Infrastructure assets are becoming strong contenders for investment by bond market because of their improving credit risk profile and long-term nature, CRISIL, a global analytical company providing ratings, research, and risk and policy advisory services, said in a report today.
The report further said that the improvement in credit risk profile reflects the raft of policy facilitations that have helped shore up the attractiveness of the Indian infrastructure sector as an investment destination by several notches.
These include more equitable risk sharing between the concessioning authorities and private developers; enhanced role of central counterparties leading to predictable payment cycles; the emergence of infrastructure investment trusts (InvITs) aiding in leverage reduction and broad-basing of ownership; and the Insolvency and Bankruptcy Code (IBC) and pre-IBC platforms facilitating faster stressed-asset resolutions, according to the report.
As per the report, entities rated AAA and AA comprised ~46% of the CRISIL Ratings infra portfolio (361 companies) last fiscal, compared with ~22% (260 companies) in fiscal 2017. This is also reflected in the median ratings in CRISIL Ratings portfolio of infra assets improving from “BBB” in fiscal 2017 to “A+” in the last fiscal.
Little surprise that the domestic infrastructure sectors have been able to attract over $74 billion foreign direct investments as per the Reserve Bank of India in the past five fiscals, including from marquee global investors such as Blackstone, Brookfield, KKR, Macquarie, CDPQ and Canadian Pension Plan Investment Board, CRISIL said in a statement.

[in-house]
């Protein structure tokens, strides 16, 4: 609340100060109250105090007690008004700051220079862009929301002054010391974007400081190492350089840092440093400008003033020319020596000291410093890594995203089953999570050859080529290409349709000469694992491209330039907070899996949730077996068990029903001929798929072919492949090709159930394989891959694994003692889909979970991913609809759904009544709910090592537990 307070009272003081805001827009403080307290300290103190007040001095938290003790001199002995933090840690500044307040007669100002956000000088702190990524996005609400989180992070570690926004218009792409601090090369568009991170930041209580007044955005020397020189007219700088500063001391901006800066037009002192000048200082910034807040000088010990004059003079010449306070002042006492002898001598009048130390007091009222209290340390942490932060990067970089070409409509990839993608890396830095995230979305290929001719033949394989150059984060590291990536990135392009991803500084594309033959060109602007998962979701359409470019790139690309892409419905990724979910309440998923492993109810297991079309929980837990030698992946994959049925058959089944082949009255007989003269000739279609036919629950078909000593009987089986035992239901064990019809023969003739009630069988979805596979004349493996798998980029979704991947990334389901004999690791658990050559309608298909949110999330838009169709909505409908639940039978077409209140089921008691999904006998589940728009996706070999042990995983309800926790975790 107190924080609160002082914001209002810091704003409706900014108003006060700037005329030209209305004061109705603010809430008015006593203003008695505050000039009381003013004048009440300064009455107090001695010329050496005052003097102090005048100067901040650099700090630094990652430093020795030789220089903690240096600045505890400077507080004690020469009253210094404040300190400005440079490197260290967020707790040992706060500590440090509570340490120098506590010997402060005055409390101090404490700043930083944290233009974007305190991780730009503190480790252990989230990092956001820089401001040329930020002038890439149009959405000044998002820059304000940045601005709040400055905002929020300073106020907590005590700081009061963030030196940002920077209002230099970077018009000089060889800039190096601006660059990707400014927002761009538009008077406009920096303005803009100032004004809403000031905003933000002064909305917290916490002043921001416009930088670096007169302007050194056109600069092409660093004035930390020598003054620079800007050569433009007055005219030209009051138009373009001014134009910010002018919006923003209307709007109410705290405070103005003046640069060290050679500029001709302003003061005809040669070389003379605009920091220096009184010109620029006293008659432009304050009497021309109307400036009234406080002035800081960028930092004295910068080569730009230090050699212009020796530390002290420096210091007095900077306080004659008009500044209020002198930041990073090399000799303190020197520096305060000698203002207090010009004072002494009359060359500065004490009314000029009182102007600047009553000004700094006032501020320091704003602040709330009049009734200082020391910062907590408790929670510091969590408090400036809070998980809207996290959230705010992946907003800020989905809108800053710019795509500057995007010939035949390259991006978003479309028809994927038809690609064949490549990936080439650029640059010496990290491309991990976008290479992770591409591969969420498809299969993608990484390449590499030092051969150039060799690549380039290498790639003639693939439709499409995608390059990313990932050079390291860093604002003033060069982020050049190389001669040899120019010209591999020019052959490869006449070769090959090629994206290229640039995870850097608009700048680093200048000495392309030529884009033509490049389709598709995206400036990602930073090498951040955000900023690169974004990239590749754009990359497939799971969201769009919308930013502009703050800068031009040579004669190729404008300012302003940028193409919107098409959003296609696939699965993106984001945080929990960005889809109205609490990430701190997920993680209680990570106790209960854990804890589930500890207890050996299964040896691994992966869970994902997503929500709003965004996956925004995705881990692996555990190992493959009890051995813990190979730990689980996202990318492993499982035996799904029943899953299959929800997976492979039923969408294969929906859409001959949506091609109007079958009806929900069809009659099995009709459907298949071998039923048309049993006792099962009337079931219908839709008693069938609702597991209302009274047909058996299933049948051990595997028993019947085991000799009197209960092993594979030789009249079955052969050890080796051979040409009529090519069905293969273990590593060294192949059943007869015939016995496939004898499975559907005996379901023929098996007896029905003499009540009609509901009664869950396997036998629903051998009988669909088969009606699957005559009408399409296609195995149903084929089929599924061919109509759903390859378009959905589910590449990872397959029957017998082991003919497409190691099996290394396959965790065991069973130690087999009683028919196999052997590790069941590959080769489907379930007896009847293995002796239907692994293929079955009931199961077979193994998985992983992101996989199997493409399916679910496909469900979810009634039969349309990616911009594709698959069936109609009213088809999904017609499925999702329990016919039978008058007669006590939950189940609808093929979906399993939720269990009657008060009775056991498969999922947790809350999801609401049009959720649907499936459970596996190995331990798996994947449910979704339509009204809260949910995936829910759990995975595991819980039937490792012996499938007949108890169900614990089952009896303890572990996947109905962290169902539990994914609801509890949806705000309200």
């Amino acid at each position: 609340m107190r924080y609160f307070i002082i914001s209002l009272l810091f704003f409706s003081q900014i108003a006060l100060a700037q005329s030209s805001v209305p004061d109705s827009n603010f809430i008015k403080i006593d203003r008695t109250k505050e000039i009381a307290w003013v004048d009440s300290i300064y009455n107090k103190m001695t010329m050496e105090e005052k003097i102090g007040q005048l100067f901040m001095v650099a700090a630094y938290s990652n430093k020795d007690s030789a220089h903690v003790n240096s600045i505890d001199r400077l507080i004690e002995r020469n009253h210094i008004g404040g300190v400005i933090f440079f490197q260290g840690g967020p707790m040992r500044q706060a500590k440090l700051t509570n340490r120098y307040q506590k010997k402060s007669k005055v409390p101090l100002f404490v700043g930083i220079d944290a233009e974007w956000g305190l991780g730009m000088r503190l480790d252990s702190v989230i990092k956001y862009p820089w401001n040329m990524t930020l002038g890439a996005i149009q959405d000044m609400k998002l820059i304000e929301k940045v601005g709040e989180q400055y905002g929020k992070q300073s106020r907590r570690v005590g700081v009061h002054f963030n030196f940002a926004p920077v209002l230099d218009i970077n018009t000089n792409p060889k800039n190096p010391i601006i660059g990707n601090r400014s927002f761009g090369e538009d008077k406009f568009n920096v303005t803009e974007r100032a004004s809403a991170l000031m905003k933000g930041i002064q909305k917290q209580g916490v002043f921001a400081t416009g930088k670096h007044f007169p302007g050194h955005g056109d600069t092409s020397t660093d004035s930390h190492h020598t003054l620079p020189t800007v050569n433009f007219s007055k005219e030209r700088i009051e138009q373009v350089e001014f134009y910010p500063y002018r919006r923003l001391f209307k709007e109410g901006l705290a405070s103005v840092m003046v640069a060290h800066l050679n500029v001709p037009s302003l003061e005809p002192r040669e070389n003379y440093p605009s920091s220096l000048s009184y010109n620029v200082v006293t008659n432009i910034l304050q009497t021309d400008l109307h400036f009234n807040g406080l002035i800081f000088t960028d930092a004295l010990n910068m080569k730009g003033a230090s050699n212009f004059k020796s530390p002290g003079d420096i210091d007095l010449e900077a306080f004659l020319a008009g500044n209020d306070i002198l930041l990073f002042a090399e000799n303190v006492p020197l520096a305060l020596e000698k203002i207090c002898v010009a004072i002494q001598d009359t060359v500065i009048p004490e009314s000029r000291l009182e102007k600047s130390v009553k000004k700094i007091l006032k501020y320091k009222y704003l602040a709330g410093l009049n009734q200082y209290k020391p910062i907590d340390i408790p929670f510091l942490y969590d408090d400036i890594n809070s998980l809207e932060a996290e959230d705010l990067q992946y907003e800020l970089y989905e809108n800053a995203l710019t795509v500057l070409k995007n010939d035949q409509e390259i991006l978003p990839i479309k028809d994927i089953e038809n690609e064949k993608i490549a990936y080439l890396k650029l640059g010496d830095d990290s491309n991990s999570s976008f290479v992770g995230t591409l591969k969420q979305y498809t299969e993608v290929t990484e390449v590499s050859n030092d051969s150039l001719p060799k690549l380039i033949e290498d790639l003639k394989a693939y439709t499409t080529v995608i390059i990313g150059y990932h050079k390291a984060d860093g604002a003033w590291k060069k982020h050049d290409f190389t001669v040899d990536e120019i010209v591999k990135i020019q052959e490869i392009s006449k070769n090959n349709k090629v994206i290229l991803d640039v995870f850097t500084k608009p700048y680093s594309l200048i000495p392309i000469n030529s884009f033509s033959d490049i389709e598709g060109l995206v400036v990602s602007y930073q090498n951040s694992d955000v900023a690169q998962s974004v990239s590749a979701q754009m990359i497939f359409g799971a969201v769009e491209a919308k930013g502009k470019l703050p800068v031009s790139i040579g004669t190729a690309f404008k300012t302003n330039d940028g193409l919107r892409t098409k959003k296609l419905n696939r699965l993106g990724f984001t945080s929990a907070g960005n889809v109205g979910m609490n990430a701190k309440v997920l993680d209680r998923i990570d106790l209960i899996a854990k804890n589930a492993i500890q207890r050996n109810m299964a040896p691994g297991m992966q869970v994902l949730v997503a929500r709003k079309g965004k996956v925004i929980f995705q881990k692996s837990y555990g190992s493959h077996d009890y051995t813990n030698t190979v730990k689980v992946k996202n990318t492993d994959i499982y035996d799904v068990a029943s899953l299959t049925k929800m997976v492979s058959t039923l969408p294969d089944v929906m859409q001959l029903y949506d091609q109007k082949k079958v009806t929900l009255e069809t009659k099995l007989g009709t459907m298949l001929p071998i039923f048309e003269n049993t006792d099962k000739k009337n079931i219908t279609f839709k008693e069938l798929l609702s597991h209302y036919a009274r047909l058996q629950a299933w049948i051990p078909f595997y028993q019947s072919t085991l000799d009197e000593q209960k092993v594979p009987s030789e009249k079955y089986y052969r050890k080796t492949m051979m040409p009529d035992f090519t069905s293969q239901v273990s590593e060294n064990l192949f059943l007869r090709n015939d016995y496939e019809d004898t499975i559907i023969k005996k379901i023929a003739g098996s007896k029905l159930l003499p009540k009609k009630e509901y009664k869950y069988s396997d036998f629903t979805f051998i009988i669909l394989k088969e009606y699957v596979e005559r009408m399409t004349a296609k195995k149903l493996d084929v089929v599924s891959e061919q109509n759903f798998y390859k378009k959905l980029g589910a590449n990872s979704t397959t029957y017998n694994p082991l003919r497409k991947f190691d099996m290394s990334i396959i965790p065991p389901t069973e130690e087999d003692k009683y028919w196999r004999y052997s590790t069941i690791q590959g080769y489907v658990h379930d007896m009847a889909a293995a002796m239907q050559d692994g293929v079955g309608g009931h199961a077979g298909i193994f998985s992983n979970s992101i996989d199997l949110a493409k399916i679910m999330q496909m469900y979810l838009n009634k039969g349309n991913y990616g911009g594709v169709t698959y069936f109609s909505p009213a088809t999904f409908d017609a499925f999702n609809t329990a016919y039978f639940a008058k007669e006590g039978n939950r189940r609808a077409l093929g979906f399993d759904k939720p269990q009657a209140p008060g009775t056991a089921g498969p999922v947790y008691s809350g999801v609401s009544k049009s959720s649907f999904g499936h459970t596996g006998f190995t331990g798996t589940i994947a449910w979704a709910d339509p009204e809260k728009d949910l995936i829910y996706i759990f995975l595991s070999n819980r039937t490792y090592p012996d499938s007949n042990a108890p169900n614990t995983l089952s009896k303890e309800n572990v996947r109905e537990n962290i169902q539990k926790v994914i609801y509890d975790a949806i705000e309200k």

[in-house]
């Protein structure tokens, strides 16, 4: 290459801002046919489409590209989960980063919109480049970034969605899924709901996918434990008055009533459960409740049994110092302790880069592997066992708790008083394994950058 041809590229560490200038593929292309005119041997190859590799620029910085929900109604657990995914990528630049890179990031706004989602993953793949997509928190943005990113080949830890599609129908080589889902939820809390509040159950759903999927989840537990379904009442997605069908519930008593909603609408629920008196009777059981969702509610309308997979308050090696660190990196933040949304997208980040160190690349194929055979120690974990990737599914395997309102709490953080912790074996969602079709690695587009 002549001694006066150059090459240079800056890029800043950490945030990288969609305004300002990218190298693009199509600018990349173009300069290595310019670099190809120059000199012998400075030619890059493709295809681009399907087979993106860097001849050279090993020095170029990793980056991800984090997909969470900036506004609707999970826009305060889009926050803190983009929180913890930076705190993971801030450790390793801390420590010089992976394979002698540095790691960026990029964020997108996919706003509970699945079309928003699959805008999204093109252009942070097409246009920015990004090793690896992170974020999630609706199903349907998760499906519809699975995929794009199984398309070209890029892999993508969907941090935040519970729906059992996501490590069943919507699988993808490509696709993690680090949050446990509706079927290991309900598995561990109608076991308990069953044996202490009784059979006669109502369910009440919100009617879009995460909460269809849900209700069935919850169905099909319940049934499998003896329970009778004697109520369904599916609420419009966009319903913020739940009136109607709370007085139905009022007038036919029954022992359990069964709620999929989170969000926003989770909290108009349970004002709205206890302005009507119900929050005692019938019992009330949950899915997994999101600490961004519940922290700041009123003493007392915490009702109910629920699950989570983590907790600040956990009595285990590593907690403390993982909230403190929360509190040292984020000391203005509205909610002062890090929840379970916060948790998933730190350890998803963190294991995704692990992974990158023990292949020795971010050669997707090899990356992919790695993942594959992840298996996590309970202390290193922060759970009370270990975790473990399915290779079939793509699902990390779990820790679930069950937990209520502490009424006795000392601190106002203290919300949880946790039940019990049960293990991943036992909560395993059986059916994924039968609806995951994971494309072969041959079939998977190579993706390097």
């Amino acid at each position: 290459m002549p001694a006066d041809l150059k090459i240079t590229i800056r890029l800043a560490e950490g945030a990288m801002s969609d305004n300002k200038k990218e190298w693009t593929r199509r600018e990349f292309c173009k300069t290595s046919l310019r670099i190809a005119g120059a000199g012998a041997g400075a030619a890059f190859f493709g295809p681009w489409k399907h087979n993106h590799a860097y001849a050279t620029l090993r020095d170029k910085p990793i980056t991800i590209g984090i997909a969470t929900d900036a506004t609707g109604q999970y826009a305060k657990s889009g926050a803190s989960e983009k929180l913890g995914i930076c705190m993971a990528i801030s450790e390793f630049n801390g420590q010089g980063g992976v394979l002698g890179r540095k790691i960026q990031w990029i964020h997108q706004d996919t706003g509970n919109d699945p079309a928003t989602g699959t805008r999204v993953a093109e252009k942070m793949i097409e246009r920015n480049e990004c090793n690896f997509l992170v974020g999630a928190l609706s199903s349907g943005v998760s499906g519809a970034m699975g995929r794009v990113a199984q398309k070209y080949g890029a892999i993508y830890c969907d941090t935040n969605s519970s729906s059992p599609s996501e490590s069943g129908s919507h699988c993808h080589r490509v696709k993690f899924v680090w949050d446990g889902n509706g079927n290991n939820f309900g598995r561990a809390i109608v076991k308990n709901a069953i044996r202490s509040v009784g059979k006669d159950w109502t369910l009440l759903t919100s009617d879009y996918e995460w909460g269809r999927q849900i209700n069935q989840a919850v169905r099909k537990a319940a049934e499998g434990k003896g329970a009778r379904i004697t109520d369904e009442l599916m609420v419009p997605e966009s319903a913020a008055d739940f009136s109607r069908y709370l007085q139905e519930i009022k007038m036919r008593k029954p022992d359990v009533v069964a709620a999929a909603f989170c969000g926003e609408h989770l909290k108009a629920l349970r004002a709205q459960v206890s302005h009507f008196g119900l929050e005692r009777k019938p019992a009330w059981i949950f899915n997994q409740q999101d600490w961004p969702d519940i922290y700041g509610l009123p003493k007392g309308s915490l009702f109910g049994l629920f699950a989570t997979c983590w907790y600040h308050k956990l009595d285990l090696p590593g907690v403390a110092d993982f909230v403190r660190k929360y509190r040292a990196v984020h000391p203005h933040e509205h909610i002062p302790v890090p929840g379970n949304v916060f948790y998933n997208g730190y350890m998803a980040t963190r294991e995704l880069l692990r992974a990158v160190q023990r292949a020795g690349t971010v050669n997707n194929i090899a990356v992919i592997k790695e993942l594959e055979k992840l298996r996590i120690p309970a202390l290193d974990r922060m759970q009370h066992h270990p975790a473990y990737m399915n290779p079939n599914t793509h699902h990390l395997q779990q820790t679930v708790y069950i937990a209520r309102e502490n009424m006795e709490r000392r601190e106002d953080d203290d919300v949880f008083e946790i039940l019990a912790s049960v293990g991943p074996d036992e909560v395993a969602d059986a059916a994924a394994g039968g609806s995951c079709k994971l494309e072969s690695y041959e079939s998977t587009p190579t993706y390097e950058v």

Commenting on the report, Gurpreet Chhatwal, MD, CRISIL Ratings Ltd said, “The government has taken a slew of measures to address legacy issues in the infrastructure sector. Risk sharing in contracts has improved with the concessioning authorities assuming their fair share of risks, and concession agreements revised to remove bottlenecks. Now, central counterparties are playing a greater role, and the introduction of InvITs has boosted investor confidence.”
Central counterparties such as the National Highways Authority of India (NHAI), the Solar Energy Corporation of India (SECI)/ NTPC, and the Power Grid Corporation of India have ensured predictability in the payment cycles, thus reducing cash-flow volatility materially. This has improved investor confidence — as reflected in the share of renewable energy projects with SECI and NTPC as counterparties expected to increase to 57%2 by next fiscal from 21% in fiscal 2019.
Also, the NHAI is contributing as much as 40% of the hybrid annuity model or HAM project cost in the construction phase, thereby significantly increasing its own skin in the game.
Somasekhar Vemuri, Senior Director, CRISIL Ratings Ltd, said, “Currently, infrastructure segment constitutes only ~15% of the annual domestic bond issuance by volume. With improved risk profile, presence of a resolution platform and relatively stronger recovery prospects, infrastructure bond issuances can find favour with bond market investors. Given their long tenure, these can be a natural fit when it comes to investment requirements of patient capital investors.”
The report further said that the imminent merger of HDFC and HDFC Bank only adds to the opportunity as the group is expected to replace capital-market borrowings with sticky retail deposits post-merger. HDFC is one of the largest private-sector issuers, cornering ~8% of the bond market. After the merger, bond issuances from the combined entity are expected to trend lower than the combined issuances from the separate entities, creating a supply-side gap.